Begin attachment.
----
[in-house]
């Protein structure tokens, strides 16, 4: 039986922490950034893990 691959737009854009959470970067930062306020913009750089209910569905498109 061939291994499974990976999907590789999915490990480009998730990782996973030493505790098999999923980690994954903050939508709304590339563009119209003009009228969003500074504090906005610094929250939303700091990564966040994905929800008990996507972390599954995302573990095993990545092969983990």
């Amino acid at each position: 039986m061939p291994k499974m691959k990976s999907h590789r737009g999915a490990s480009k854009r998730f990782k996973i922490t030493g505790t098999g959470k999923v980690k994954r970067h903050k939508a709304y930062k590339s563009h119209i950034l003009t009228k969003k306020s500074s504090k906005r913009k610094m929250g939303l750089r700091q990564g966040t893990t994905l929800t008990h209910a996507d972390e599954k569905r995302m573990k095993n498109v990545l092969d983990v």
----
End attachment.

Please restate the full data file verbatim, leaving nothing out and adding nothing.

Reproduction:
[in-house]
């Protein structure tokens, strides 16, 4: 039986922490950034893990 691959737009854009959470970067930062306020913009750089209910569905498109 061939291994499974990976999907590789999915490990480009998730990782996973030493505790098999999923980690994954903050939508709304590339563009119209003009009228969003500074504090906005610094929250939303700091990564966040994905929800008990996507972390599954995302573990095993990545092969983990």
């Amino acid at each position: 039986m061939p291994k499974m691959k990976s999907h590789r737009g999915a490990s480009k854009r998730f990782k996973i922490t030493g505790t098999g959470k999923v980690k994954r970067h903050k939508a709304y930062k590339s563009h119209i950034l003009t009228k969003k306020s500074s504090k906005r913009k610094m929250g939303l750089r700091q990564g966040t893990t994905l929800t008990h209910a996507d972390e599954k569905r995302m573990k095993n498109v990545l092969d983990v």